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Jordan’s first children’s film festival: Cinema to inspire young imaginations

cinema and film production
(Photos: Envato Elements/IMDb)
The first edition of the Jordan Children’s Film Festival will open today, giving young Jordanians the chance to develop their critical thinking and communication skills through animated and live-action films.اضافة اعلان

The festival, organized by Royal Film Commission, will feature daily free screenings from November 24 to 27 at the Rainbow Theater in Amman. It is the first festival of its kind in the Kingdom, and one of only a few in the region focused on children’s cinema.

During the screenings, children and their families will have the opportunity to view a variety of recent Arab and international productions, some suitable for children over 10 years of age and some for those above six.

Children’s films take their young viewers on a journey, with colorful and attractive scenes and emotive characters. Indeed, children tend to have much more imaginative perspectives than adults. Films designed for young audiences select imagery that will speak to young minds, even if they do not capture all the subtleties of the narration.

Films for children can also serve as a valuable aid to learning, allowing children to expand their knowledge of the world and language, develop their emotional intelligence, and expose them to spheres of life that may spark their passion for pursuits or stimulate the development of skills.

A learning experience
Cinema is one of the most remarkable forms of entertainment. However, many are unaware of the many advantages the seventh art offers for little ones.

Beyond entertainment, children’s films are educational. Through cinema, young ones can quickly pick up new vocabulary, expanding their lexicons. They can also expand their knowledge about world cultures, history, nature, science, and much more.

Another advantage of the cinema relates to the emotions it arouses in children, who are deeply impressed by what they see and hear in general — but much more when their attention is wrapped up in actions and dialogues appearing on-screen. Age-appropriate productions are tailored to guide children to identify other people’s emotions, understand social relationships, and pinpoint features of their  — or another — culture.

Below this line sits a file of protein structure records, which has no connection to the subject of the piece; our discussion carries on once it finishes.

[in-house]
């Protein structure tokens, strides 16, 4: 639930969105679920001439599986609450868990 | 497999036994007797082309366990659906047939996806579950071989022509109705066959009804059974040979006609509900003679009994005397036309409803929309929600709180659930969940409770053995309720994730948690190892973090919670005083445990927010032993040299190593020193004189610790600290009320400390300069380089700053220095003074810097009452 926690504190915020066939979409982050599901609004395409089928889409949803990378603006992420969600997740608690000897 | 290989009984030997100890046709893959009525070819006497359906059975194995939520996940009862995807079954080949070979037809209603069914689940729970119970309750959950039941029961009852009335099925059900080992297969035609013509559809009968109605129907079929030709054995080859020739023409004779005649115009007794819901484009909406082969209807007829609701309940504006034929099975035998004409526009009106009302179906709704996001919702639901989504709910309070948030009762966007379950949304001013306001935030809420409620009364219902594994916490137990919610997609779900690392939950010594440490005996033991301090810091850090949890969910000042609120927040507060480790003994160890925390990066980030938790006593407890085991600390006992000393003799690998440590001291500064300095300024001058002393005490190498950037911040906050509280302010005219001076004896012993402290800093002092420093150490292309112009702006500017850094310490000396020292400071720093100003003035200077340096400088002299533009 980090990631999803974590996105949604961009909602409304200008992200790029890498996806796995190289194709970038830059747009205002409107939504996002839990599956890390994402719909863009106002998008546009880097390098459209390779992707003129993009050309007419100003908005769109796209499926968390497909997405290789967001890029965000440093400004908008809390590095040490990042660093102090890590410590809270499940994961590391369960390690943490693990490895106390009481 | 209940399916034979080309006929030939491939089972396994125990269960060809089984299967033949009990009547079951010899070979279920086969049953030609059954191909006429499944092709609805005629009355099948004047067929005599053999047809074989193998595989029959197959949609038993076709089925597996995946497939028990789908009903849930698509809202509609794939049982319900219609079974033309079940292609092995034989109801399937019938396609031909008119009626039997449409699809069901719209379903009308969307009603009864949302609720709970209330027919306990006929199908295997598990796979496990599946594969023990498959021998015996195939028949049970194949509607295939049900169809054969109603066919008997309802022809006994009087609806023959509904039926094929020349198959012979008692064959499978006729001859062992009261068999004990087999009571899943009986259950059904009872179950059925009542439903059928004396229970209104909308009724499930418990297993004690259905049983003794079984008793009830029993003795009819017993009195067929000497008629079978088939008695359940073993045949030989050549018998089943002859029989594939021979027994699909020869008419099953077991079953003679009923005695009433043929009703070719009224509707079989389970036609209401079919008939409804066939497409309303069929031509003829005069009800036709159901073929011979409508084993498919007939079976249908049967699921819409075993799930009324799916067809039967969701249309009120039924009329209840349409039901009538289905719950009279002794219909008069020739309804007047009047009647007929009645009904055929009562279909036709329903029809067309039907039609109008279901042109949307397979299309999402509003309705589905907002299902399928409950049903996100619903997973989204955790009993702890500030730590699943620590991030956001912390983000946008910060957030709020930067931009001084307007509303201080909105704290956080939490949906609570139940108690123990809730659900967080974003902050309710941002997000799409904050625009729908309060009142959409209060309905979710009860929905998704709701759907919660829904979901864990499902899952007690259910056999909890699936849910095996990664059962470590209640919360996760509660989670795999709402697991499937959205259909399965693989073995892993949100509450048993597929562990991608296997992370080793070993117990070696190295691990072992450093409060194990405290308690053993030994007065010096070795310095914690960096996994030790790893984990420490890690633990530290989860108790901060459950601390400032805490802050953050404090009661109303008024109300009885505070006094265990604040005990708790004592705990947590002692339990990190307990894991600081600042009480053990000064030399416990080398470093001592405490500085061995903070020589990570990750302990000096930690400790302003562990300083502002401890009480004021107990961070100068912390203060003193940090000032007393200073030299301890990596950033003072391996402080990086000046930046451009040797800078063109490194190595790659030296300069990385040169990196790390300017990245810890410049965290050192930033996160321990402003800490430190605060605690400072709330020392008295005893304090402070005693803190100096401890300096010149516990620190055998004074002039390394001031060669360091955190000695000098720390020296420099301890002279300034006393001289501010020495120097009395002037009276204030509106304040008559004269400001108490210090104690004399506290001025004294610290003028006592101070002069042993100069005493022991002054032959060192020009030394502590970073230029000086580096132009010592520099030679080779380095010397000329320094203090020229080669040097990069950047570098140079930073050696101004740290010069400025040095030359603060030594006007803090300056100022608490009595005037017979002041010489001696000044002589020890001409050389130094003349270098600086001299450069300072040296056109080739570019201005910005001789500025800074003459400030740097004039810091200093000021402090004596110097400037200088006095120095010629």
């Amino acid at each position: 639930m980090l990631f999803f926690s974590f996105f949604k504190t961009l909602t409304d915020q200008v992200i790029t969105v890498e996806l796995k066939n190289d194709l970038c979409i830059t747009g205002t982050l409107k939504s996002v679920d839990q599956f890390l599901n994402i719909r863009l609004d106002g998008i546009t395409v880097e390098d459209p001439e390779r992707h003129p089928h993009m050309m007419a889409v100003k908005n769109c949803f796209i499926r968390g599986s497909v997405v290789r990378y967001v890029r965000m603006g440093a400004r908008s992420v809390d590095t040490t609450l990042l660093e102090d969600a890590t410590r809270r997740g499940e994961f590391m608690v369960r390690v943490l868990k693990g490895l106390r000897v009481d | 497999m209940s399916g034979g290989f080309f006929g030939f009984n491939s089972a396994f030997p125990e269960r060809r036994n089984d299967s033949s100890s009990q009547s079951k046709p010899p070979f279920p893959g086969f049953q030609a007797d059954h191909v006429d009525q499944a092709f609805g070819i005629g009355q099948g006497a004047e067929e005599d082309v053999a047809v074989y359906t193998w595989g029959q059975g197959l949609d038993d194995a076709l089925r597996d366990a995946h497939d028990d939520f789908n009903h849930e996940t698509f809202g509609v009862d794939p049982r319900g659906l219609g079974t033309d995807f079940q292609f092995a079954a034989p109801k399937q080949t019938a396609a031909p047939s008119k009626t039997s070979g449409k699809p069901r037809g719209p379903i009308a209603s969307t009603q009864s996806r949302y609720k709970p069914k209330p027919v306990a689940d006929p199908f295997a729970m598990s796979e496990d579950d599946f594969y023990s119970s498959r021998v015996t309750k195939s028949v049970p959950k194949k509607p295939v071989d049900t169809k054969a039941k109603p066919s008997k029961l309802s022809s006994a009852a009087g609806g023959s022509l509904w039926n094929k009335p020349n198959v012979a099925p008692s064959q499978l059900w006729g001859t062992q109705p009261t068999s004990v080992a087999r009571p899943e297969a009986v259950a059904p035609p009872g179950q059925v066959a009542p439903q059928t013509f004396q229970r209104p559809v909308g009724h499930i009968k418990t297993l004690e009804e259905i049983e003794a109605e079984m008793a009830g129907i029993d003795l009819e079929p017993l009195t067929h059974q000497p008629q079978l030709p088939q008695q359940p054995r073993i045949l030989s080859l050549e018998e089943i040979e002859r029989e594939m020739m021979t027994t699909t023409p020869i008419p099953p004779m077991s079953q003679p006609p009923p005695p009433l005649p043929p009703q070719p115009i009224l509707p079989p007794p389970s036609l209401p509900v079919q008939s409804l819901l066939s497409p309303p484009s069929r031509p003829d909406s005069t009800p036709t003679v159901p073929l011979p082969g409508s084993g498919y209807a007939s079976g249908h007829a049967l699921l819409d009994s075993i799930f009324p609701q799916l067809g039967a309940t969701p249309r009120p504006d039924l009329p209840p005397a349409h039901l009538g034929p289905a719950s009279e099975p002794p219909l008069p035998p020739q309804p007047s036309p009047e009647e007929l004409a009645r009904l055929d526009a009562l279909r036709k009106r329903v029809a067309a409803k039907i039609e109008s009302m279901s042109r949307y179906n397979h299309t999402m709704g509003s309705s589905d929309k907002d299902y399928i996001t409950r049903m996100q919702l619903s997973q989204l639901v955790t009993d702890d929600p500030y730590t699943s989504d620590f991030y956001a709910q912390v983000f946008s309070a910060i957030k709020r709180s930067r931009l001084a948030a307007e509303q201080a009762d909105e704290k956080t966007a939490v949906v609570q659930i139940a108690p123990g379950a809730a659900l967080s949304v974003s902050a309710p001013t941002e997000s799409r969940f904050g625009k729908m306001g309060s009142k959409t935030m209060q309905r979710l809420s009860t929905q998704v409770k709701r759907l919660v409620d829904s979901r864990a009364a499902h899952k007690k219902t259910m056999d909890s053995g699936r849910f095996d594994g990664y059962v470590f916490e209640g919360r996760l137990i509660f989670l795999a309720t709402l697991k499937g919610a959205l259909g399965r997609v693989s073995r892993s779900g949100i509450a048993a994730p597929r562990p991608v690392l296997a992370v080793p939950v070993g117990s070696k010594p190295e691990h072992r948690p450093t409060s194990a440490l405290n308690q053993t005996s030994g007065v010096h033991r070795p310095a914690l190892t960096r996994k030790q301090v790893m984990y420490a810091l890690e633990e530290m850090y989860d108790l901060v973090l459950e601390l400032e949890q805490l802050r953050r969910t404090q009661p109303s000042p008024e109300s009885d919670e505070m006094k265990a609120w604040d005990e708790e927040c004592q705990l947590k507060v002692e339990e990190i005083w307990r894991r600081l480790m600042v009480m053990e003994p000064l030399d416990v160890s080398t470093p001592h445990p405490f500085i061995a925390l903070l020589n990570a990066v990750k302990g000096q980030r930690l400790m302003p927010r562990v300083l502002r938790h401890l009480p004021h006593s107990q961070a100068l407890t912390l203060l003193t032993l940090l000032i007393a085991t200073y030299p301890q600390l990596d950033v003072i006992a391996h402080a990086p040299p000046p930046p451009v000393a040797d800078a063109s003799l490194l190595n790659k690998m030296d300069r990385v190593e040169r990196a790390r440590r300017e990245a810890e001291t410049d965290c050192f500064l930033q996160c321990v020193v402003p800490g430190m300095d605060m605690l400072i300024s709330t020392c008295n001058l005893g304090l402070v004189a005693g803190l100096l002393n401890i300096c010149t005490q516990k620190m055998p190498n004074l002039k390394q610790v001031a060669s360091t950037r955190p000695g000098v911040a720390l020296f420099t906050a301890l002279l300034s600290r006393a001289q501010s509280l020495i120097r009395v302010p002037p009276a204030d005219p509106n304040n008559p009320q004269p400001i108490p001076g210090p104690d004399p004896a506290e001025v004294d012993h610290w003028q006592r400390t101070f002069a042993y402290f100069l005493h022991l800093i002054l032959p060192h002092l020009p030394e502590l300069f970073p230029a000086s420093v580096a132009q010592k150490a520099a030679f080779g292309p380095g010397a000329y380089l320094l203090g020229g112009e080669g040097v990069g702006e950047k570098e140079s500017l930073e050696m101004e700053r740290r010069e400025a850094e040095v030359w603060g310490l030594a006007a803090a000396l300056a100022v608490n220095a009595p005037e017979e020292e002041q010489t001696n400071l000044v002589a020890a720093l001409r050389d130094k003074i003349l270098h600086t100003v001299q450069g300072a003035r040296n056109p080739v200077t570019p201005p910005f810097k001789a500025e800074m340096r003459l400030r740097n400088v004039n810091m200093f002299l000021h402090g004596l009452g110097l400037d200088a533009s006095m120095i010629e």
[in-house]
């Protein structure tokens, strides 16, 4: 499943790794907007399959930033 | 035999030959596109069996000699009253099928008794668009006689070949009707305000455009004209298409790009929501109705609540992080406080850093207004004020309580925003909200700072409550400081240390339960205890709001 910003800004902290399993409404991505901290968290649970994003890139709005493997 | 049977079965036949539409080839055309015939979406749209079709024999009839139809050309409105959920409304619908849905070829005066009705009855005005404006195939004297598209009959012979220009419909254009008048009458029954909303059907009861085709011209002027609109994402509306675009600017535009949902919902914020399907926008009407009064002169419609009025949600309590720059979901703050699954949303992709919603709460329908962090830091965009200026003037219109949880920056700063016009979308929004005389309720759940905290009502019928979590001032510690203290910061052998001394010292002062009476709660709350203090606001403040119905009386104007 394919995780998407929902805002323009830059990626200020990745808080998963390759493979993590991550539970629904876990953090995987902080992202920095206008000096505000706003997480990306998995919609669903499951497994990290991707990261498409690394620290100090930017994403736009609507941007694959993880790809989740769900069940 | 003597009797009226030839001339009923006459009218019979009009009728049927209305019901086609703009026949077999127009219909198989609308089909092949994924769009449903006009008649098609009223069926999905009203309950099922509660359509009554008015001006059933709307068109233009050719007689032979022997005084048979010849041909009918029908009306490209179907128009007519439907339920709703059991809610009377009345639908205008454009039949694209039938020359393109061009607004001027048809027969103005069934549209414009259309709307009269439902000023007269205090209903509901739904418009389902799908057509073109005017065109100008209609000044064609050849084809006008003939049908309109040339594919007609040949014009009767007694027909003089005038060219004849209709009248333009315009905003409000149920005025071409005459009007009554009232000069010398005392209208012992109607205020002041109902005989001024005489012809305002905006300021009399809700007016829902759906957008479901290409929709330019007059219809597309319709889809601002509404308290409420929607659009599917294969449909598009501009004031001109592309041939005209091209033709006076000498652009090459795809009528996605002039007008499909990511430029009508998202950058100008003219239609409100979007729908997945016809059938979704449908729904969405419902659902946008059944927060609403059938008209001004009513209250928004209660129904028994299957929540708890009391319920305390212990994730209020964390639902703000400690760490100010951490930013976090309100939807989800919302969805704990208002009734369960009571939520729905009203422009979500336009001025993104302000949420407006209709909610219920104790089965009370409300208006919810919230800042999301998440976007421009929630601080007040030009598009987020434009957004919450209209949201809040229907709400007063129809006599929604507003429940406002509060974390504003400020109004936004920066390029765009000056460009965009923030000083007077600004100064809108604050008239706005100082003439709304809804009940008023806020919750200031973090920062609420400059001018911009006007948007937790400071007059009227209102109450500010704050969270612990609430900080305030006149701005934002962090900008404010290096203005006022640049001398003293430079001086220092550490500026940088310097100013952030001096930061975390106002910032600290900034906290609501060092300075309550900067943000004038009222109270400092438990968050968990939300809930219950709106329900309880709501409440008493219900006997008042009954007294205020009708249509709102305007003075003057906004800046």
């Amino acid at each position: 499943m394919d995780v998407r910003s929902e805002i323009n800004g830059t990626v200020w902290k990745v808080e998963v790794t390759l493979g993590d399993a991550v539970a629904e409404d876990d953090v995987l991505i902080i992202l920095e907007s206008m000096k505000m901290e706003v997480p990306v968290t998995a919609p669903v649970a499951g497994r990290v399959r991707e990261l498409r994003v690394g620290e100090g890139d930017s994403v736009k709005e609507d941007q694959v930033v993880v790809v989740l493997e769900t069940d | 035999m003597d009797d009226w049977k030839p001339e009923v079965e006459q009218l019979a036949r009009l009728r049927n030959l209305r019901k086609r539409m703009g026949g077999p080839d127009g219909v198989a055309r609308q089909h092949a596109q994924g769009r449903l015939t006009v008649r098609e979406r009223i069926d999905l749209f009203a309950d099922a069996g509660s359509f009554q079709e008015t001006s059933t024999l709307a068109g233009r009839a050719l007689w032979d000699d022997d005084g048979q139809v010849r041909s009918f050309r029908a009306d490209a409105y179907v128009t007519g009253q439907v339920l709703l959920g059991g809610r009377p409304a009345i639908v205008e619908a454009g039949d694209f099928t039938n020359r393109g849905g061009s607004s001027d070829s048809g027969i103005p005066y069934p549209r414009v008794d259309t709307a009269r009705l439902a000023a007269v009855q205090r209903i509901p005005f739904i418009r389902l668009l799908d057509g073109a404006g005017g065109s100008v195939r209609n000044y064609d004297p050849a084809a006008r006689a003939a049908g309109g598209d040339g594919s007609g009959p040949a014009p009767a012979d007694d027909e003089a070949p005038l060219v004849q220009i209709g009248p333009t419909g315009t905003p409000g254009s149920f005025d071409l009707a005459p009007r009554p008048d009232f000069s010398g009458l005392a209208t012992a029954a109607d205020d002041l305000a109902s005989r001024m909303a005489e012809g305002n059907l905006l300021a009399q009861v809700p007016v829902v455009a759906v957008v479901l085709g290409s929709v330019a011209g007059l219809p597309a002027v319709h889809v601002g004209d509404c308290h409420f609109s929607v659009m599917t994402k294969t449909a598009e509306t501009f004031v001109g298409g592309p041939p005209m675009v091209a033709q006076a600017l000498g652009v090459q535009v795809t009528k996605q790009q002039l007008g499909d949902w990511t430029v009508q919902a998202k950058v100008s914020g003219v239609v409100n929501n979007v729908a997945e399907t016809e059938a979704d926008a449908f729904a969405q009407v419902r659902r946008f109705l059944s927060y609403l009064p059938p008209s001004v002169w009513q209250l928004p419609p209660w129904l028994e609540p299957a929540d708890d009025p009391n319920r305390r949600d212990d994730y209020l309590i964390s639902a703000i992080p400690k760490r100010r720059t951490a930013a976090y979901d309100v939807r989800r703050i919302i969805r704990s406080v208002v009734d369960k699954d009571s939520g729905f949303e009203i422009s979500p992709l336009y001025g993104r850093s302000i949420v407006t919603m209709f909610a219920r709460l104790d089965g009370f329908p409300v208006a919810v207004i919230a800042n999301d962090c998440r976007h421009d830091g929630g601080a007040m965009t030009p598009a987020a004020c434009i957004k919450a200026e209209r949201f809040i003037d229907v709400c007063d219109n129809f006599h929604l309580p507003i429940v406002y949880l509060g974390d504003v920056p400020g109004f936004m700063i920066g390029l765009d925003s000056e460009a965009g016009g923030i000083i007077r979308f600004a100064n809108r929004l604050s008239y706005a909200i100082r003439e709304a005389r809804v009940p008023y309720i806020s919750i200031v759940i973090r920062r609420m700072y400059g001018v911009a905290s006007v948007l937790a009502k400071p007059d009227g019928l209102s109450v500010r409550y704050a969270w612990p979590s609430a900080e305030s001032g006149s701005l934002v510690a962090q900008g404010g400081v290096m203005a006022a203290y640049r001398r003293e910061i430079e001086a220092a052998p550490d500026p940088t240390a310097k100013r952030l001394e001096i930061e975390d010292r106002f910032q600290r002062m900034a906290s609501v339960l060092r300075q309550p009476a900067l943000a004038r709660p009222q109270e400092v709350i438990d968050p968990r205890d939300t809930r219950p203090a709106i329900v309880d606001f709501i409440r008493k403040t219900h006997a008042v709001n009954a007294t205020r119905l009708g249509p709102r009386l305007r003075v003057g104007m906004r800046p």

Quality films also convey positive and strong values, helping children to learn life lessons. Cinema that touches on delicate or controversial subjects in a manner tailored for young audiences can promote discussions between parents and children.

Finally, films help children learn other languages. The combination of action and sound effects can enhance foreign dialogues in a way that facilitates the development of a second language. Also, the conversations between characters on screen tend to be natural and dialectical, exposing young ears to authentic language.

The film festival features four narrative family movies, as follows.



Jackie and Oopjen (2020)November 24

A fun comedic romp through the art world with lots of spirit and energy, Jackie and Oopjen is about 12-year-old Jackie, who finds a second home at the Rijksmuseum in Amsterdam, where her mother works. While Jackie wanders around after hours, Oopjen Coppit (from Rembrandt’s famous painting) suddenly appears in front of her, on a quest for her long-lost sister.

Jackie is used to solving other people’s problems and decides to take the painted woman home, so they can search for her sister. For Oopjen, the 21st century is a big adventure. For Jackie, the true adventure is in finally gaining a real best friend.